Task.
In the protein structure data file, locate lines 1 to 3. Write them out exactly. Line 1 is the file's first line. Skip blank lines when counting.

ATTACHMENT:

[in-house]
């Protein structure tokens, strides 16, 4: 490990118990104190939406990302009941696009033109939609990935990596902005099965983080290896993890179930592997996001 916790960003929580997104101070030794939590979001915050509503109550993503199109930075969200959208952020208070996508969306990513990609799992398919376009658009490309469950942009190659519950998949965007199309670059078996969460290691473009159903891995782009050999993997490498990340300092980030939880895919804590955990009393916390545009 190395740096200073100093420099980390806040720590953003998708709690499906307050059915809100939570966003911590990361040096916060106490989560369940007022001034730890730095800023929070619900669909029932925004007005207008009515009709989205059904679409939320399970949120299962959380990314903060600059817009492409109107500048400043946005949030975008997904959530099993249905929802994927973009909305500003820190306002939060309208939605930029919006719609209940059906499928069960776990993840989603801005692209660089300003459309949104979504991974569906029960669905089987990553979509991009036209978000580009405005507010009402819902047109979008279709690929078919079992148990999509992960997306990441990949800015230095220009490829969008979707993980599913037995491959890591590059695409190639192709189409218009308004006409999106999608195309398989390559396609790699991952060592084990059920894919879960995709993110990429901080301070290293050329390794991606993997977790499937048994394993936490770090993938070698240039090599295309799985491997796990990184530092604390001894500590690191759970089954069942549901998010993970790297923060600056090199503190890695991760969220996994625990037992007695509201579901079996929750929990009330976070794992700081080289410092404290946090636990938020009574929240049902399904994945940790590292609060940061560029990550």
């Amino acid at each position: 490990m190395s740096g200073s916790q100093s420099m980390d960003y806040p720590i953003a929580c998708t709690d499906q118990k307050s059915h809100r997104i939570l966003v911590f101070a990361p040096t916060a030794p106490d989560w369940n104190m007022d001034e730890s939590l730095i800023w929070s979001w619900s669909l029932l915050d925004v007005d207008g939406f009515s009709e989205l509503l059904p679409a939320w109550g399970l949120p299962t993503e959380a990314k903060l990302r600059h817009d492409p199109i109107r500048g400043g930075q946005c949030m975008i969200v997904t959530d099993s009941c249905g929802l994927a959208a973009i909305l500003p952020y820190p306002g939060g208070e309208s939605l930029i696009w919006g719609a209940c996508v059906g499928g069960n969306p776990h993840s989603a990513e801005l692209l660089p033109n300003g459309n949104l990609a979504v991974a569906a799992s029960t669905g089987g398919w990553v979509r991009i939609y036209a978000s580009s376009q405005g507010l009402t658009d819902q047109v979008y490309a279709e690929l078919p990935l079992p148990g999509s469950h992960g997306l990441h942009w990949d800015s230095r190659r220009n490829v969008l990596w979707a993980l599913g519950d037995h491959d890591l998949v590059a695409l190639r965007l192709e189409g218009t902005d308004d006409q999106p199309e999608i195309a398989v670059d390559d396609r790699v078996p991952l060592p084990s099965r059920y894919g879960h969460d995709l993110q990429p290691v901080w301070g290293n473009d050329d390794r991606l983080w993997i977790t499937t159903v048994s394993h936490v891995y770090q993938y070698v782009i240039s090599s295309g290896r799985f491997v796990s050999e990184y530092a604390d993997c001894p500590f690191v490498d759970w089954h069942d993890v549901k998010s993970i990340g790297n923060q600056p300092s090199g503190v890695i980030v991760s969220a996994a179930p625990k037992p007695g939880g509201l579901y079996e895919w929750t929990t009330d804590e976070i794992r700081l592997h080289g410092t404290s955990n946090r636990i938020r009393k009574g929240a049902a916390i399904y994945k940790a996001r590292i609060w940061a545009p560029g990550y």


[in-house]
């Protein structure tokens, strides 16, 4: 490990118990104190939406990302009941696009033109939609990935990596902005099965983080290896993890179930592997996001 916790960003929580997104101070030794939590979001915050509503109550993503199109930075969200959208952020208070996508969306990513990609799992398919376009658009490309469950942009190659519950998949965007199309670059078996969460290691473009159903891995782009050999993997490498990340300092980030939880895919804590955990009393916390545009 190395740096200073100093420099980390806040720590953003998708709690499906307050059915809100939570966003911590990361040096916060106490989560369940007022001034730890730095800023929070619900669909029932925004007005207008009515009709989205059904679409939320399970949120299962959380990314903060600059817009492409109107500048400043946005949030975008997904959530099993249905929802994927973009909305500003820190306002939060309208939605930029919006719609209940059906499928069960776990993840989603801005692209660089300003459309949104979504991974569906029960669905089987990553979509991009036209978000580009405005507010009402819902047109979008279709690929078919079992148990999509992960997306990441990949800015230095220009490829969008979707993980599913037995491959890591590059695409190639192709189409218009308004006409999106999608195309398989390559396609790699991952060592084990059920894919879960995709993110990429901080301070290293050329390794991606993997977790499937048994394993936490770090993938070698240039090599295309799985491997796990990184530092604390001894500590690191759970089954069942549901998010993970790297923060600056090199503190890695991760969220996994625990037992007695509201579901079996929750929990009330976070794992700081080289410092404290946090636990938020009574929240049902399904994945940790590292609060940061560029990550």
């Amino acid at each position: 490990m190395s740096g200073s916790q100093s420099m980390d960003y806040p720590i953003a929580c998708t709690d499906q118990k307050s059915h809100r997104i939570l966003v911590f101070a990361p040096t916060a030794p106490d989560w369940n104190m007022d001034e730890s939590l730095i800023w929070s979001w619900s669909l029932l915050d925004v007005d207008g939406f009515s009709e989205l509503l059904p679409a939320w109550g399970l949120p299962t993503e959380a990314k903060l990302r600059h817009d492409p199109i109107r500048g400043g930075q946005c949030m975008i969200v997904t959530d099993s009941c249905g929802l994927a959208a973009i909305l500003p952020y820190p306002g939060g208070e309208s939605l930029i696009w919006g719609a209940c996508v059906g499928g069960n969306p776990h993840s989603a990513e801005l692209l660089p033109n300003g459309n949104l990609a979504v991974a569906a799992s029960t669905g089987g398919w990553v979509r991009i939609y036209a978000s580009s376009q405005g507010l009402t658009d819902q047109v979008y490309a279709e690929l078919p990935l079992p148990g999509s469950h992960g997306l990441h942009w990949d800015s230095r190659r220009n490829v969008l990596w979707a993980l599913g519950d037995h491959d890591l998949v590059a695409l190639r965007l192709e189409g218009t902005d308004d006409q999106p199309e999608i195309a398989v670059d390559d396609r790699v078996p991952l060592p084990s099965r059920y894919g879960h969460d995709l993110q990429p290691v901080w301070g290293n473009d050329d390794r991606l983080w993997i977790t499937t159903v048994s394993h936490v891995y770090q993938y070698v782009i240039s090599s295309g290896r799985f491997v796990s050999e990184y530092a604390d993997c001894p500590f690191v490498d759970w089954h069942d993890v549901k998010s993970i990340g790297n923060q600056p300092s090199g503190v890695i980030v991760s969220a996994a179930p625990k037992p007695g939880g509201l579901y079996e895919w929750t929990t009330d804590e976070i794992r700081l592997h080289g410092t404290s955990n946090r636990i938020r009393k009574g929240a049902a916390i399904y994945k940790a996001r590292i609060w940061a545009p560029g990550y």